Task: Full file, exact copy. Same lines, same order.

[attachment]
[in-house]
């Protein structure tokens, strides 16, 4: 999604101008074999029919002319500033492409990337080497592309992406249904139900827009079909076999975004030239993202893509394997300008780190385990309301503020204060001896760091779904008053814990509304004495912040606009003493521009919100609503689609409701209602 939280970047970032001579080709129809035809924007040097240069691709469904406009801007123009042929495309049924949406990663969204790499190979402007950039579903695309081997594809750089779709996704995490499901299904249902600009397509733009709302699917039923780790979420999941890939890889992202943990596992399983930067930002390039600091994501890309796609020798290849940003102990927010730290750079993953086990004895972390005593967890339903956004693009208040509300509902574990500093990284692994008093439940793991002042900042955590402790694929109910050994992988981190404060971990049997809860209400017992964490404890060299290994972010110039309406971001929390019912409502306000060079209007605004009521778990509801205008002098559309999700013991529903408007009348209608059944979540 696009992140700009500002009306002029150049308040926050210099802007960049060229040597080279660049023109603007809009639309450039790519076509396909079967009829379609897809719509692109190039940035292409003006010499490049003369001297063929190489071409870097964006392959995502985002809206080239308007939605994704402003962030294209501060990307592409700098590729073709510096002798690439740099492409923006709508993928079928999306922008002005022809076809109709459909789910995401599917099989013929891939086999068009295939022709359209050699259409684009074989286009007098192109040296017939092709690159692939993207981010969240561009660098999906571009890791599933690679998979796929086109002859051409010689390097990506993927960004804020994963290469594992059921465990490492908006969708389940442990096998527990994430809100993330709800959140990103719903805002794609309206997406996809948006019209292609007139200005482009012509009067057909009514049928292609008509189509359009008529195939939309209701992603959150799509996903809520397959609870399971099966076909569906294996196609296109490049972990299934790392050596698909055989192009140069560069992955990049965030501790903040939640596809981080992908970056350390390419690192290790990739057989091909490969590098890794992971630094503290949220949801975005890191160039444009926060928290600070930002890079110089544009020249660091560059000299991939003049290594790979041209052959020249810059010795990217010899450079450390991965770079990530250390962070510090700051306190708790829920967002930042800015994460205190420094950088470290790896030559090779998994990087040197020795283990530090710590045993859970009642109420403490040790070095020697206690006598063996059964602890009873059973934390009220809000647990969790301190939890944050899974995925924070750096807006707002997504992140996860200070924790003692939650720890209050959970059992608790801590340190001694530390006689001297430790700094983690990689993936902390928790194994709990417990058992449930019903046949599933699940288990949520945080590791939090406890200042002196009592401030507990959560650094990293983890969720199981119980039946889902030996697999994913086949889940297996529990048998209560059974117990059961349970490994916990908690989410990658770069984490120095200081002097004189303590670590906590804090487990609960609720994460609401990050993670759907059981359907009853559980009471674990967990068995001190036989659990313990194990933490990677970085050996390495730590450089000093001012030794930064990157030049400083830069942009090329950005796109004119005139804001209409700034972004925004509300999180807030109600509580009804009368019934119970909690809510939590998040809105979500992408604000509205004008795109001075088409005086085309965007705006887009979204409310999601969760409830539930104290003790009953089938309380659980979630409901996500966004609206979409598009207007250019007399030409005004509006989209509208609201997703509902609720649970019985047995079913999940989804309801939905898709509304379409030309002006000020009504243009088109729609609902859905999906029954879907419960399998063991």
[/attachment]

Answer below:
[in-house]
């Protein structure tokens, strides 16, 4: 999604101008074999029919002319500033492409990337080497592309992406249904139900827009079909076999975004030239993202893509394997300008780190385990309301503020204060001896760091779904008053814990509304004495912040606009003493521009919100609503689609409701209602 939280970047970032001579080709129809035809924007040097240069691709469904406009801007123009042929495309049924949406990663969204790499190979402007950039579903695309081997594809750089779709996704995490499901299904249902600009397509733009709302699917039923780790979420999941890939890889992202943990596992399983930067930002390039600091994501890309796609020798290849940003102990927010730290750079993953086990004895972390005593967890339903956004693009208040509300509902574990500093990284692994008093439940793991002042900042955590402790694929109910050994992988981190404060971990049997809860209400017992964490404890060299290994972010110039309406971001929390019912409502306000060079209007605004009521778990509801205008002098559309999700013991529903408007009348209608059944979540 696009992140700009500002009306002029150049308040926050210099802007960049060229040597080279660049023109603007809009639309450039790519076509396909079967009829379609897809719509692109190039940035292409003006010499490049003369001297063929190489071409870097964006392959995502985002809206080239308007939605994704402003962030294209501060990307592409700098590729073709510096002798690439740099492409923006709508993928079928999306922008002005022809076809109709459909789910995401599917099989013929891939086999068009295939022709359209050699259409684009074989286009007098192109040296017939092709690159692939993207981010969240561009660098999906571009890791599933690679998979796929086109002859051409010689390097990506993927960004804020994963290469594992059921465990490492908006969708389940442990096998527990994430809100993330709800959140990103719903805002794609309206997406996809948006019209292609007139200005482009012509009067057909009514049928292609008509189509359009008529195939939309209701992603959150799509996903809520397959609870399971099966076909569906294996196609296109490049972990299934790392050596698909055989192009140069560069992955990049965030501790903040939640596809981080992908970056350390390419690192290790990739057989091909490969590098890794992971630094503290949220949801975005890191160039444009926060928290600070930002890079110089544009020249660091560059000299991939003049290594790979041209052959020249810059010795990217010899450079450390991965770079990530250390962070510090700051306190708790829920967002930042800015994460205190420094950088470290790896030559090779998994990087040197020795283990530090710590045993859970009642109420403490040790070095020697206690006598063996059964602890009873059973934390009220809000647990969790301190939890944050899974995925924070750096807006707002997504992140996860200070924790003692939650720890209050959970059992608790801590340190001694530390006689001297430790700094983690990689993936902390928790194994709990417990058992449930019903046949599933699940288990949520945080590791939090406890200042002196009592401030507990959560650094990293983890969720199981119980039946889902030996697999994913086949889940297996529990048998209560059974117990059961349970490994916990908690989410990658770069984490120095200081002097004189303590670590906590804090487990609960609720994460609401990050993670759907059981359907009853559980009471674990967990068995001190036989659990313990194990933490990677970085050996390495730590450089000093001012030794930064990157030049400083830069942009090329950005796109004119005139804001209409700034972004925004509300999180807030109600509580009804009368019934119970909690809510939590998040809105979500992408604000509205004008795109001075088409005086085309965007705006887009979204409310999601969760409830539930104290003790009953089938309380659980979630409901996500966004609206979409598009207007250019007399030409005004509006989209509208609201997703509902609720649970019985047995079913999940989804309801939905898709509304379409030309002006000020009504243009088109729609609902859905999906029954879907419960399998063991």